According to the Argentine National Supreme Court of Justice for Domestic Violence, there were over 650 cases of domestic violence reported by women in 2010, an increase of 75 per cent over the previous year.
While some people are concerned about the increase, others believe that the higher numbers are a result of more widespread reporting of domestic violence—that increased trust in the legal system and a realisation among women that they can do something about the problem have led to more women taking action.
Amnesty International believes that the prevalence of the crime has a lot to do with cultural stereotypes and traditional gender roles. Based on this assessment, the city of Tigre has decided to do something about it. The city has started a “Programme for the Prevention of Gender Violence” for teens. Adolescents are targeted because relationships start in the teenage years. The programme also extends to young children to ensure that those who have suffered abuse do not become abusers later in life.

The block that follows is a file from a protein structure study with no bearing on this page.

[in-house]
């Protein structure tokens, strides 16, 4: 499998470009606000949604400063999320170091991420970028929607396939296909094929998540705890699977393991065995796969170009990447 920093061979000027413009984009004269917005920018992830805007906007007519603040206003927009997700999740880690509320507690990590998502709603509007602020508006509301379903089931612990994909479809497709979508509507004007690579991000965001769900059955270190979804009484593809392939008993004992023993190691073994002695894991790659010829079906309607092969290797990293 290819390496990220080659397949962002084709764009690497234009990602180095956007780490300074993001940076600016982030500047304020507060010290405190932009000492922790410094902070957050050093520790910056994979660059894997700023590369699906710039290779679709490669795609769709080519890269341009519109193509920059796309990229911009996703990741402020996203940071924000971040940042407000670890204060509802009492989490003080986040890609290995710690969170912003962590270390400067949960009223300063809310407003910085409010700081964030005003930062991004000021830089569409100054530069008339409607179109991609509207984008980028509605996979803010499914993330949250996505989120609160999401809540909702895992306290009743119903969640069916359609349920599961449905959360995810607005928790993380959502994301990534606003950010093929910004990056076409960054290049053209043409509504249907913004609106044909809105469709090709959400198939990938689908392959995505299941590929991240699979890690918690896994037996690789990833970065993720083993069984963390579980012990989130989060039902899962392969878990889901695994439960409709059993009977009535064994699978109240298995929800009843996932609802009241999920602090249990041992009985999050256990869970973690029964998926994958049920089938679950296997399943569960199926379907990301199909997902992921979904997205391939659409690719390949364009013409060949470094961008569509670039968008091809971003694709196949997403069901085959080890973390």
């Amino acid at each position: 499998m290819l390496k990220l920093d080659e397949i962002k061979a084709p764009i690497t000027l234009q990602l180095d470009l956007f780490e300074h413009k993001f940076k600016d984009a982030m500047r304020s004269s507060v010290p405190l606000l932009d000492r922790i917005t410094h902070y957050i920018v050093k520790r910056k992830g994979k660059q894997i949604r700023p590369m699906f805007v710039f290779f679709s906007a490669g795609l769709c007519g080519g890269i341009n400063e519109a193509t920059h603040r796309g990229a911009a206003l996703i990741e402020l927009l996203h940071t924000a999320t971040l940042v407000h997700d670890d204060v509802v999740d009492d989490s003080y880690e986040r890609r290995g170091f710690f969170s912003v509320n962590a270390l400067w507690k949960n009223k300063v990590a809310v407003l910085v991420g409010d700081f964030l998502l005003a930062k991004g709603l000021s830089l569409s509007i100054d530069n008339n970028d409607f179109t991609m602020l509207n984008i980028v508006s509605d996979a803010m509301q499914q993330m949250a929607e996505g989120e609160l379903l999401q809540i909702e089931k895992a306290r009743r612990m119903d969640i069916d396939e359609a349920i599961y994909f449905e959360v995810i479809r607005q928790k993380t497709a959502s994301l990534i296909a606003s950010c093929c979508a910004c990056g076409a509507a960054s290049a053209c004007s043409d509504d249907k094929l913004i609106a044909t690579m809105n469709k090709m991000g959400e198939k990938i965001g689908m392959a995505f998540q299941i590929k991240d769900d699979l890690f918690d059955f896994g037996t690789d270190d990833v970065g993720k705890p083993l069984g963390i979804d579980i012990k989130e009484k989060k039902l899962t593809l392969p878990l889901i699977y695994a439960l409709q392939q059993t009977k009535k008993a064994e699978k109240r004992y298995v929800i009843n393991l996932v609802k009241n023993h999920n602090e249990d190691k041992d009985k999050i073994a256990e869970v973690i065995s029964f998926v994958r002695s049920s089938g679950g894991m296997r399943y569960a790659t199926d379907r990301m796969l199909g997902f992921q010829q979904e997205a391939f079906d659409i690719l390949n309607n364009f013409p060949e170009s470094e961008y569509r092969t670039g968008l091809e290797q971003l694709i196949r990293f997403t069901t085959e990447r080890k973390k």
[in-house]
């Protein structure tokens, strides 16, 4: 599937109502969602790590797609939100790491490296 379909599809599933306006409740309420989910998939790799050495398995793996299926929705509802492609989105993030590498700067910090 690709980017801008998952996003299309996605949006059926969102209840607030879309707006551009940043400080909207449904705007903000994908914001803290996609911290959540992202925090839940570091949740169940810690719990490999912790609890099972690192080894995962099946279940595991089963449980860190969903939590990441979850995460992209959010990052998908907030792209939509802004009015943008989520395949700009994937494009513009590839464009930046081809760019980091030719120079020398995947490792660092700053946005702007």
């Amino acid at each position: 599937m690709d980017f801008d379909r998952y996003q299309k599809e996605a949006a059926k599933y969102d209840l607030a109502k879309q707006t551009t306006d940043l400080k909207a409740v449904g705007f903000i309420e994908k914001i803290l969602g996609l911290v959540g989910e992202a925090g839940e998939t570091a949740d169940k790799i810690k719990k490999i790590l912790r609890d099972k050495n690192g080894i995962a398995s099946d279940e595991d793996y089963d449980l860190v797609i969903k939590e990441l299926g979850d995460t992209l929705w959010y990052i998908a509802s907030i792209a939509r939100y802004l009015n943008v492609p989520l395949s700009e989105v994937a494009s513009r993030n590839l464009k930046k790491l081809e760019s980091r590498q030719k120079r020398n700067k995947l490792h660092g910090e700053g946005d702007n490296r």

The programme is based on changing attitudes, and focuses on workshops and ensuring therea are positive gender portrayals in textbooks and classrooms.
The full story is available from SOS Children’s Villages.